Fryderyka Mangel met her future husband Edmund Kessler in Rzeszow, when he moved to her home city after attending law school. They were married in 1937. Four years later, the young couple had to move into a ghetto, a part of the city where Jewish people were forced to live. They were separated in the summer of 1942, when Edmund was sent to the Janowska concentration camp. There he was beaten into unconsciousness several times and given hardly anything to eat. He escaped after three months, and was able to join Fryderyka. They first hid in the attic of a Pole who was sympathetic to their plight. Then a Ukrainian neighbor threatened to denounce them, and they had to move to a farm that had an underground bunker. The farm belonged to Wojciech and Katarzyna Kalwinski. Though their bunker measured only 5 by 7 meters, and the Kalwinskis were already hiding many people, they agreed to take in Fryderyka and Edmund. The Kesslers stayed there until they were liberated by the Soviet army on July 27, 1944.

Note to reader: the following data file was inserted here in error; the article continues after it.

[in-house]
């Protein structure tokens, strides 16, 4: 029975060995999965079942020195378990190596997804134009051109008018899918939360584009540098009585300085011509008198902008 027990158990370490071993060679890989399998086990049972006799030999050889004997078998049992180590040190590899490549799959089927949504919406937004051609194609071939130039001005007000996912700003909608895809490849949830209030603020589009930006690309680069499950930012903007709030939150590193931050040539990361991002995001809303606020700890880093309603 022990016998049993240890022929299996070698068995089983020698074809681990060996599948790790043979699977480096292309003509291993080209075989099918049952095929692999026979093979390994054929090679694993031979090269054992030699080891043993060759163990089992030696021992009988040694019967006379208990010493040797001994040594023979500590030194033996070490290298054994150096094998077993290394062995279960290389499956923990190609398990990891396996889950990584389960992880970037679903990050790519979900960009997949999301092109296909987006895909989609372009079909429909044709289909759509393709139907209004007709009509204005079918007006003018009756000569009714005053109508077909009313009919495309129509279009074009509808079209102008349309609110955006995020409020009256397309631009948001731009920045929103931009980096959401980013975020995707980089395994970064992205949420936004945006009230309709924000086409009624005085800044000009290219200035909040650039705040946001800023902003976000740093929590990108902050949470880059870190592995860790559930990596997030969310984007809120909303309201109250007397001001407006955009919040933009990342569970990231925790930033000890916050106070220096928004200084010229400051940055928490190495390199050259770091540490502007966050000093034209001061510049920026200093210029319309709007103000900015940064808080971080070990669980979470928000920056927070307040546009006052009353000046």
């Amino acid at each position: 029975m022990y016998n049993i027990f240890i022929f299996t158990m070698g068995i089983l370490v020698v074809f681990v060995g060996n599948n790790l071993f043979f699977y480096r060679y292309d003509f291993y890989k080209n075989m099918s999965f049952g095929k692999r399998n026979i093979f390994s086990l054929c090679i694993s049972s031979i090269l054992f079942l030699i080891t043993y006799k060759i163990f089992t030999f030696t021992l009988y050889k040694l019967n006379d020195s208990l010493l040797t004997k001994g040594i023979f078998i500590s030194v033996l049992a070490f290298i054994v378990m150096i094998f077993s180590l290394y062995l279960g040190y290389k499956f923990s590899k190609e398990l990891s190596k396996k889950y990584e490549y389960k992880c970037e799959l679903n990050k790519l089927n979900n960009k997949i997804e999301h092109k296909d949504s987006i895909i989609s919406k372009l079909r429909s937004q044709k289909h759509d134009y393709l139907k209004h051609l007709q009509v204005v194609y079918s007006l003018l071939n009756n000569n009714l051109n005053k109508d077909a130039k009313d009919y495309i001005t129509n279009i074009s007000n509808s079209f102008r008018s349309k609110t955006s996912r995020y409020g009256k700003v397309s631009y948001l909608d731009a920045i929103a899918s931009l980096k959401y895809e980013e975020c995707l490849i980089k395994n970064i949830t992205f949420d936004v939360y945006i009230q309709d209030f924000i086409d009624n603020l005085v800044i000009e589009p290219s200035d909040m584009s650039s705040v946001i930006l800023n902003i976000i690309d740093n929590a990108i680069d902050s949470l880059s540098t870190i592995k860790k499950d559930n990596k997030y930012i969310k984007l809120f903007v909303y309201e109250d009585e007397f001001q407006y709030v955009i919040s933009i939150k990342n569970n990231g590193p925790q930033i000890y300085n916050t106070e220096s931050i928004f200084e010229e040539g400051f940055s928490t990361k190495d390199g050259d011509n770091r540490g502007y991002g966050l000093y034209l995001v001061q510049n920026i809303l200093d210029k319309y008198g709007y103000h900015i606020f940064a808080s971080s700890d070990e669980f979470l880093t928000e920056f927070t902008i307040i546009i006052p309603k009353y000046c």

In early 1945, the Kesslers returned to Rzeszow. They were forced to leave Fryderyka's hometown a few months later when a pogrom, an organized massacre of helpless Jewish people, broke out. They fled to Krakow, but left Poland for good after being threatened with another pogrom. This time, Fryderyka was seven months pregnant. The couple welcomed their daughter Renata to the family in Vienna, Austria. Edmund worked as administrator at the Rothschild Hospital in Vienna, which served as a way station for Jewish displaced persons. He later served as Chairman of the International Committee for Jewish Refugees. In 1952, the family immigrated to the United States. The Kalwinski family was honored by Yad Vashem as Righteous Among Nations in 1967.